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The first weekend in March was not a bad way to start the greatest five weeks in the college basketball season.

Wichita State wrapped up an undefeated regular season. Virginia came a little closer to winning the ACC. Louisville, Michigan State and Kentucky — all preseason top five teams — looked completely out of sorts.

In other words, unpredictability reigns.

More unlikely storylines are sure to occur as conference tournaments start later this week in most of the traditional one-bid leagues.

Our focus for the week, though, starts with the major programs hitting their stride (Wichita State and Virginia) and others with newfound concerns (Syracuse, Michigan State, Ohio State and Cincinnati), plus some of the bubble teams that helped their case Saturday.

College Basketball Recap: 10 Things to Know

1. There is no disputing Wichita State’s bid for history
In the NCAA Tournament, teams like Wichita State generally end up darlings. Turns out going 31-0 draws scrutiny. Wichita State completed the first undefeated regular season in a decade and the first 31-0 start in 23 seasons with its 68-45 win over Missouri State. The achievement, though, has drawn a similar level of scrutiny — or in some cases, scorn — as Boise State’s best teams in college football. And that’s fair. Wichita State is no mid-major deserving to be the lovable underdog. The Shockers pay coach Gregg Marshall $1.75 million, and as noted by their coach, they draw 10,000 fans per game and travel on private planes. But 31-0 against any schedule is worthy of history. We spelled out Wichita State’s other superlatives in its undefeated season elsewhere, but this is a team that will be favored to make it all the way to an unprecedented 35-0.

2a. Virginia picked up its biggest win in 20 years in unlikely fashion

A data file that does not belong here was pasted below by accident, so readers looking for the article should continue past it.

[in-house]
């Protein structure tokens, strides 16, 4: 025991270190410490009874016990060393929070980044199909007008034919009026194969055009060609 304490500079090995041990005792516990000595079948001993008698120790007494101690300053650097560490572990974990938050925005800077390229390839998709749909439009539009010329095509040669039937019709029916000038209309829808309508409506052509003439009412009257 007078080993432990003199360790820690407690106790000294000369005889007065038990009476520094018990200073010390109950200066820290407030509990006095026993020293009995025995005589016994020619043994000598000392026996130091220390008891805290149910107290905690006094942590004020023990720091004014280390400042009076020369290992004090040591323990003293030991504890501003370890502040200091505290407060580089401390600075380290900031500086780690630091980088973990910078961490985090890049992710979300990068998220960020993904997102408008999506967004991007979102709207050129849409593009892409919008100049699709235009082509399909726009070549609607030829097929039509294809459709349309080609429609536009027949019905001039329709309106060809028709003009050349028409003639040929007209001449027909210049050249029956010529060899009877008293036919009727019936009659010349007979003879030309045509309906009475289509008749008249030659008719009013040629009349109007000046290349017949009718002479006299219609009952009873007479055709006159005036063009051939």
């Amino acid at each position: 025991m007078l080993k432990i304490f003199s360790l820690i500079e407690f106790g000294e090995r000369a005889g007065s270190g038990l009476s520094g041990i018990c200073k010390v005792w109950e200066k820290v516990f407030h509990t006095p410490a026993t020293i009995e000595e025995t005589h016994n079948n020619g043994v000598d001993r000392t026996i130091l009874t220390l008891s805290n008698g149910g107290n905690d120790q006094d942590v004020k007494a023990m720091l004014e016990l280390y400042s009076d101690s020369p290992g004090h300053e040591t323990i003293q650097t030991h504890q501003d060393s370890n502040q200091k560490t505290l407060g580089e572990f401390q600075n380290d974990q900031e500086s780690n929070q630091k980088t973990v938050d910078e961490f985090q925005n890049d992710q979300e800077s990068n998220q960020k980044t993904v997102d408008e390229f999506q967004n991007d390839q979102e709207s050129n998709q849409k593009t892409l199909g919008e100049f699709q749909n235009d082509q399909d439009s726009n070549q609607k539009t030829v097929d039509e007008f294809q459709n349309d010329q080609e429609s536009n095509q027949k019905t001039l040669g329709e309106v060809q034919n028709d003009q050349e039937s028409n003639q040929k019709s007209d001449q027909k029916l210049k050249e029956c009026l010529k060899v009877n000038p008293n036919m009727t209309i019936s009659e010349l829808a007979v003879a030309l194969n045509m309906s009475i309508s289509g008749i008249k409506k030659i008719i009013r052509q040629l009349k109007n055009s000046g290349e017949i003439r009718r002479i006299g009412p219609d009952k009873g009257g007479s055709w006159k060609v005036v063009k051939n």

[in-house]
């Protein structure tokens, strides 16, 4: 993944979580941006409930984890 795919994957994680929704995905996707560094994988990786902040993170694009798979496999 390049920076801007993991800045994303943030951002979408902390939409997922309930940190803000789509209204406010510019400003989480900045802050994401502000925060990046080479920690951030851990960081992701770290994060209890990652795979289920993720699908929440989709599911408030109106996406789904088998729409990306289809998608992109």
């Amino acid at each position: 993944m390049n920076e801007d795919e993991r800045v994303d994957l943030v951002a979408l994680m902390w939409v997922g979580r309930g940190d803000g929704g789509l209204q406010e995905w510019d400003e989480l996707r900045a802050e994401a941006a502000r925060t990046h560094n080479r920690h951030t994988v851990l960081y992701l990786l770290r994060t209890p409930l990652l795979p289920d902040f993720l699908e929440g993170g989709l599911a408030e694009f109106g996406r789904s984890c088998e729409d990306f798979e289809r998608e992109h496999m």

It's tough to find more unlikely heroes than Akil Mitchell. The senior forward who averages seven points per game scored eight in the first half to keep Virginia afloat in time for Malcolm Brogdon to give the Cavaliers a commanding lead in the ACC standings with a 75-56 win over Syracuse. Brogdon finished with 19 points including eight during the run that decided the game as moved Virginia to 16-1 in the ACC. Think about it: Joe Harris, a preseason ACC player of the year contender, scored six points on 2-of-10 shooting and Virginia still scored 75 against Syracuse.

2b. Time to worry about Syracuse
Despite starting 25-0, the Orange might slip to a No. 2 seed after this 1-3 slide. This team is not ready to advance deep in the Tournament. Syracuse has gone five consecutive games without averaging a point per possession (one point per possession is considered average). Syracuse hasn’t even shot 45 percent from the field since Jan. 25 against Miami. What’s troubling is that the performance against Virginia wasn’t even particularly bad by Syracuse’s recent standards as the Orange shot 35.7 percent from the field and 22.7 percent from 3.

3. Kentucky is an absolute mess
The talk of Kentucky winning a national title or reaching the Final Four is long gone. It’s time to start wondering if Kentucky is going to win a game in the NCAA Tournament. By virtue of being a team far too talented to get a seed as low as Kentucky will get, the Wildcats have a good chance to win a game in the Tourney. But there’s little reason to have any faith in Kentucky after Saturday. Going to overtime with LSU and losing to Arkansas — bubble teams both — is one thing. Losing to South Carolina, the worst team in the SEC, is another. John Calipari got himself ejected arguing with officials, but his team still attempted 42 free throws to South Carolina’s 33. The offensive execution was dreadful as Kentucky shot 35.3 percent from 3-point range and an unbelievable 22.9 percent from 2-point range.

4. We’re not going to say Oklahoma State is back, but...
Any time a team beats Kansas, it’s worthy of note. Oklahoma State has won three in a row since Marcus Smart returned from suspension, no win bigger than a 72-65 defeat of Kansas. Smart scored 21 points, mainly due to volume (14 shots from the field, 14 free throws). Teammate Markel Brown was the more efficient scorer, adding 21 points on 4-of-7 shots from the field and 10-of-10 free throws. Oklahoma State caught Kansas on a night when the Jayhawks committed 22 turnovers, in part due to 11 Oklahoma State steals. Feel free to put Oklahoma State in a bracket, just don’t expect the team you saw in December and January.

5. Louisville collapsed
Winning on the road against a good team is tough, but, still, Louisville did not look great in its collapse against Memphis. The Cardinals had been a dominant team recently, even if it was largely against bad teams in the American. At Memphis, the Cardinals took an eight-point lead with 4:47 to go but ended up losing 72-66. Memphis got hot from the free throw line, but Louisville helped out with no fied goals in nearly five minutes to finish the game.

6. Michigan State suffered a “complete meltdown”